An Economic Approach to Security

Description | People | Sample Publications | Posters


Internet security is universally seen as an extremely important problem. Moreover, technical solutions developed over the last three decades represent deep and elegant intellectual contributions. Yet few of these solutions are in widespread use. Clearly something is amiss. It has recently been argued, by Anderson and others, that the missing link is economics: Only through understanding the incentives inherent in various security proposals can one decide which, if any, would actually lead to greater security. This research project is a three-year, multi-institutional, multi-disciplinary investigation of the economics of security in networked environments. Specific research topics include security of interdomain routing, adoptability of trusted platforms, and markets for private information. The intellectual merit and broader impact of the project are intertwined, both based on the potential not only to solve technical problems but also to develop general analytical techniques for evaluating candidate solutions to real security problems in a manner that gives adoption incentives their just due. If successful, it will lead to greater actual security, rather than simply to more available security technology.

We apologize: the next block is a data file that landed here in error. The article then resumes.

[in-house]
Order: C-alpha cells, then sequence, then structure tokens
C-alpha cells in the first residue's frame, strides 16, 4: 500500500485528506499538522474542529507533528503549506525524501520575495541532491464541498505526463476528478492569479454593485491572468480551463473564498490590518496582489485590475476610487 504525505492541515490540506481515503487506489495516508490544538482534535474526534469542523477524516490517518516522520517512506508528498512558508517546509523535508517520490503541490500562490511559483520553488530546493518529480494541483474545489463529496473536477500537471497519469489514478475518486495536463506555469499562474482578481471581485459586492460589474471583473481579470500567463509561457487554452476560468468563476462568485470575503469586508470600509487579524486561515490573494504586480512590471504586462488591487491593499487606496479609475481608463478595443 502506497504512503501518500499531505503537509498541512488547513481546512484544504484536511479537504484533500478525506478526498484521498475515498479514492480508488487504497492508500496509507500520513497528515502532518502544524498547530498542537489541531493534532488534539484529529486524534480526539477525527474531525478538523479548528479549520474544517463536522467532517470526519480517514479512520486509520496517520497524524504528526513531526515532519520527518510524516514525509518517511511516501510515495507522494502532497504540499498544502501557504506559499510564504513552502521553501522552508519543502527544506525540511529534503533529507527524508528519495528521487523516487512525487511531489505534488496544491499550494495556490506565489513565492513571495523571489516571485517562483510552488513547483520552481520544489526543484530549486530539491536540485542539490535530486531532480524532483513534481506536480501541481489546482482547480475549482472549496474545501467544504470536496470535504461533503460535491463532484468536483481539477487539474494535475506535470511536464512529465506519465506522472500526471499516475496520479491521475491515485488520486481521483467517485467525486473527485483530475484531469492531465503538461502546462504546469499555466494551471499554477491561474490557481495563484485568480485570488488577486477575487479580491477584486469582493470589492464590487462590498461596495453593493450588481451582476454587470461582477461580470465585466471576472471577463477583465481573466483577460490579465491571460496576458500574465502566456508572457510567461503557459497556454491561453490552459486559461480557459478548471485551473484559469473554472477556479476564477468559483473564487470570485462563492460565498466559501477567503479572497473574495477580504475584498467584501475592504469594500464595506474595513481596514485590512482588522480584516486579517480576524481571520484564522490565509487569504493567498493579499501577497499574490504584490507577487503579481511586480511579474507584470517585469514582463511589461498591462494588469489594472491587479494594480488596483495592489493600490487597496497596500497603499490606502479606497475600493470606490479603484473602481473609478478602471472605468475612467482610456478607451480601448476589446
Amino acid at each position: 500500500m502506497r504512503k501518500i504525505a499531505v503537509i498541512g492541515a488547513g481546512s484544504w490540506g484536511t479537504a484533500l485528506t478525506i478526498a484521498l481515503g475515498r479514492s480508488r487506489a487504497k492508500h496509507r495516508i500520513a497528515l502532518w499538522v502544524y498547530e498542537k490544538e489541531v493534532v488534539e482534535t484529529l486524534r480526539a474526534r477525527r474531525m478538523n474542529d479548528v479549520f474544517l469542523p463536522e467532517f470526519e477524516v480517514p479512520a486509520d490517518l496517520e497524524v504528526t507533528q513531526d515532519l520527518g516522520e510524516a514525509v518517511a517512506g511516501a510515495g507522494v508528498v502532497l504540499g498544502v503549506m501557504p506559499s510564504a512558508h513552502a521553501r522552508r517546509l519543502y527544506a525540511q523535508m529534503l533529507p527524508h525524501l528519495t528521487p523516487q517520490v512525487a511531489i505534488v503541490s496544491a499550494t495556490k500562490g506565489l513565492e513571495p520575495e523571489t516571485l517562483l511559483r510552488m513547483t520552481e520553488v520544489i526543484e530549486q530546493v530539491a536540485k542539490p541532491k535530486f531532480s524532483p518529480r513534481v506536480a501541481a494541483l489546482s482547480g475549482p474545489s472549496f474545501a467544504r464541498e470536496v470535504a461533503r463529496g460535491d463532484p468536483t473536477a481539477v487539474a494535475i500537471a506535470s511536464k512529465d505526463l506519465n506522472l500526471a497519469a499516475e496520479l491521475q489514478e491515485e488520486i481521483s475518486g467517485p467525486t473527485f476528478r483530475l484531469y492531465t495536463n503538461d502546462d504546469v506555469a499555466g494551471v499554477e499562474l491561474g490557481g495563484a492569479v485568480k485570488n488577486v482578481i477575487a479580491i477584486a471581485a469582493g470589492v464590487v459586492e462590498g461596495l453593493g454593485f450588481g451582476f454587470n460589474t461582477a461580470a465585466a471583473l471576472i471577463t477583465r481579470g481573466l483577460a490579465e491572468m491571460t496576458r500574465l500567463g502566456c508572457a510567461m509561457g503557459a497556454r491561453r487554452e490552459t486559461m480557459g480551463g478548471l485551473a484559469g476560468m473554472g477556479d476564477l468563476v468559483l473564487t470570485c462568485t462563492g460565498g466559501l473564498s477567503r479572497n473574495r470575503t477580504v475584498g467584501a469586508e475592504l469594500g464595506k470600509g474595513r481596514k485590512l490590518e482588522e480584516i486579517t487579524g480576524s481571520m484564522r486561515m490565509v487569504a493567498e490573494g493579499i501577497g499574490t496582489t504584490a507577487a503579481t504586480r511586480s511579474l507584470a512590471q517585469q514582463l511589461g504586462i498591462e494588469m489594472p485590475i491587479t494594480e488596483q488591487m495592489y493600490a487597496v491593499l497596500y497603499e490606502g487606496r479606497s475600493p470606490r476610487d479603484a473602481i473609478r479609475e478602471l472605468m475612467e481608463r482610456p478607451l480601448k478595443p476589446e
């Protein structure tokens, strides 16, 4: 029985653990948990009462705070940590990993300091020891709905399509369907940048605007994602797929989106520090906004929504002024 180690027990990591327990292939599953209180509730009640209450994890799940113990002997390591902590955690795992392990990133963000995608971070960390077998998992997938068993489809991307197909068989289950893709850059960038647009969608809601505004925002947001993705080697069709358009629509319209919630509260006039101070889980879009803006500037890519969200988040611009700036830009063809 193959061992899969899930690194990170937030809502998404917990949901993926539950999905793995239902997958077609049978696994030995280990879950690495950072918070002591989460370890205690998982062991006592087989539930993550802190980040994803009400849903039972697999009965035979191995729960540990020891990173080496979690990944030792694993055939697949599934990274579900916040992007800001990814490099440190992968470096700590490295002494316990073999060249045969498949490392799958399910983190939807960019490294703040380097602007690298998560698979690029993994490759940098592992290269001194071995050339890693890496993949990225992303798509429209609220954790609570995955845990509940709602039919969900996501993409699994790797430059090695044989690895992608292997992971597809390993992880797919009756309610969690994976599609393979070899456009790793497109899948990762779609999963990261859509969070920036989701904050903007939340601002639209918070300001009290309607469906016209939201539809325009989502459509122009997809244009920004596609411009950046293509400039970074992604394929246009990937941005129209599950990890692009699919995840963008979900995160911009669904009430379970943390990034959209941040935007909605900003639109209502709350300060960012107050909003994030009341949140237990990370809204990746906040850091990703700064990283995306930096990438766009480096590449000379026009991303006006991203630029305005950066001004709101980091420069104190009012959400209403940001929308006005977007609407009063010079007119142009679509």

This project is supported by NSF grant CNS-0428422 (Sep 1, 2004 - Aug 31, 2008).


Sample Publications


Contact: feigenbaum AT cs DOT yale DOT edu